- Paperback: 352 pages
- Publisher: Vintage; Reprint edition (September 17, 2002)
- Language: English
- ISBN-10: 0375704043
- ISBN-13: 978-0375704048
- Product Dimensions: 5.2 x 0.7 x 8 inches
- Shipping Weight: 8.8 ounces (View shipping rates and policies)
- Average Customer Review: 181 customer reviews
- Amazon Best Sellers Rank: #61,256 in Books (See Top 100 in Books)
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Uncle Tungsten: Memories of a Chemical Boyhood Paperback – September 17, 2002
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From The New Yorker
As a child of wartime England, Sacks shored himself up against the horrors of the political world by learning all he could about the world of science. In this memoir, he emphasizes the sensuous dimensions of scientific inquiry.
Copyright © 2005 The New Yorker
“A rare gem…. Fresh, joyous, wistful, generous, and tough-minded.”–The New York Times Book Review
“This book underlies everything else Dr. Sacks has written, and is worthy to stand with the great scientific memoirs, for it’s passion, its insight, its sense of history and its felicity.” –Paul Theroux
“Fired by Sacks’s enthusiasm–obviously genuine, impossible to feign–bursting forth in all directions. . . .The book recounts the growth of a formidable young mind opening up to the order and beauty of the material world.” –Newsday
“Sack’s study of a mind [is] as tough as tungsten, as fluid as mercury . . . as precious as gold.” –The Seattle Times
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I can understand why the casual reader would object to the detail that Dr. Sachs uses in his narrative. I probably requires some insight into the history of experimental science to appreciate the story. I am fortunate in having such knowledge and thoroughly enjoyed the book.. It is not a book that can be understood by many without a science background. I giver the book five stars for my own selfish reasons.
In this book, the origin of his amazing mind becomes more explicit. First of all, he was born into what must be a most remarkable family. In the 1940s, both his father and mother were practicing physicians and his many aunts and uncles were all involved deeply in science. They also provided him with an amazing amount of encouragement and freedom. When as a boy of 8 or 9 he developed a passion for chemistry, his family was able to allow him to set up an actual lab in his house, and to provide him the time, freedom and resources to re-live much of the development of chemistry for himself.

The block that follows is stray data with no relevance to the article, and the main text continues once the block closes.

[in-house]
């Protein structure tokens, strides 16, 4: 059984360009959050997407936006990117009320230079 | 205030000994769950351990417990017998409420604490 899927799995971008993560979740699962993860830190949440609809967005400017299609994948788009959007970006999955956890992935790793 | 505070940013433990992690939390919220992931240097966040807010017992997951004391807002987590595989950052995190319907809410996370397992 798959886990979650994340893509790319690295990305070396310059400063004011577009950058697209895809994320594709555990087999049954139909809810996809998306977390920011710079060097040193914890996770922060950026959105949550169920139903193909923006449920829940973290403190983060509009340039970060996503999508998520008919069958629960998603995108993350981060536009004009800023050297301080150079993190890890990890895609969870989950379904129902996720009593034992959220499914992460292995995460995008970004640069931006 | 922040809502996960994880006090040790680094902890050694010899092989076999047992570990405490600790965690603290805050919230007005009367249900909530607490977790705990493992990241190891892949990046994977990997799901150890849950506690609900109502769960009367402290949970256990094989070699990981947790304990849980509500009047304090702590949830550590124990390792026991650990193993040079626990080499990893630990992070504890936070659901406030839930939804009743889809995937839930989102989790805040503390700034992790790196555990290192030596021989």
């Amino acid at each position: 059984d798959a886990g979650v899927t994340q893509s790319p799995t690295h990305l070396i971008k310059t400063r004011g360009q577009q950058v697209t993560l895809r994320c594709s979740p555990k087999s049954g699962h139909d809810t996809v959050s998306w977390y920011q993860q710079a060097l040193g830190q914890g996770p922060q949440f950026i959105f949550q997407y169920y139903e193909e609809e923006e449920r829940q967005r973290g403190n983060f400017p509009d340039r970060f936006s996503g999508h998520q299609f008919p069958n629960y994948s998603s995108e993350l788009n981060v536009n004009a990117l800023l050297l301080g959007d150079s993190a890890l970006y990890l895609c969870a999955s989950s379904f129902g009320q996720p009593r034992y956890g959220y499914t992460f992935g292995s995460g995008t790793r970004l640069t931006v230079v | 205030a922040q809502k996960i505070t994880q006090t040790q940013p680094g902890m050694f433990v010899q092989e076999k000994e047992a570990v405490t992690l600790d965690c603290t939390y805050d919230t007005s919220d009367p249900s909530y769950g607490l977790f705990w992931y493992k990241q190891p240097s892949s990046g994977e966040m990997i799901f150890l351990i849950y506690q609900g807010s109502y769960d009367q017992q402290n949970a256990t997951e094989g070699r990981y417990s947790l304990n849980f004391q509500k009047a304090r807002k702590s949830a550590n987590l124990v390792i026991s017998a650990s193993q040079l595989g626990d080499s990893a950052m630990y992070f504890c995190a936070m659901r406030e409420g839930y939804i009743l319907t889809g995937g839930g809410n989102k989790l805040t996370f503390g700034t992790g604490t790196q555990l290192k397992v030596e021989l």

Not only chemistry, but they arranged for an amazing array of experiences--he dissected the body of a young girl when he was but 14, his mother would bring home fetuses from stillbirths, he was treated as an adult with serious interests. The whole story induced in me a sort of nostalgia for the freedoms of childhood which have pretty much vanished in the modern world. He himself notes that when, after 6 or more years of independent exploration of the world of chemistry, he finally was taught chemistry in the classroom, he found it dull and uninspiring. Our kids today have so little opportunity to touch and taste and smell life. They are so bound by tests and safety regulations and our own fears.
I found the book a revelation of the development of a gifted mind. His sensual enthusiasm for science, his broad reading in literature and even philosophy and history while still a boy, seem remarkable to me. I can see this book being given to a young person who has an interest in science, to spark a new way of looking at science, not as a collection of known facts, but as a narrative of human beings obsessed with understanding, groping their way towards knowledge.
I have long had an interest in the lives of medical researchers, who worked with a passion to understand dreadful diseases, but this is the first time I ever had a hint that chemistry was a story about people, that the knowledge of this subject also has a romance to it.
There were a few places where I skimmed past some of the more technical explanations. But what a wonderful introduction this would be to the study of chemistry for a young person. I loved it.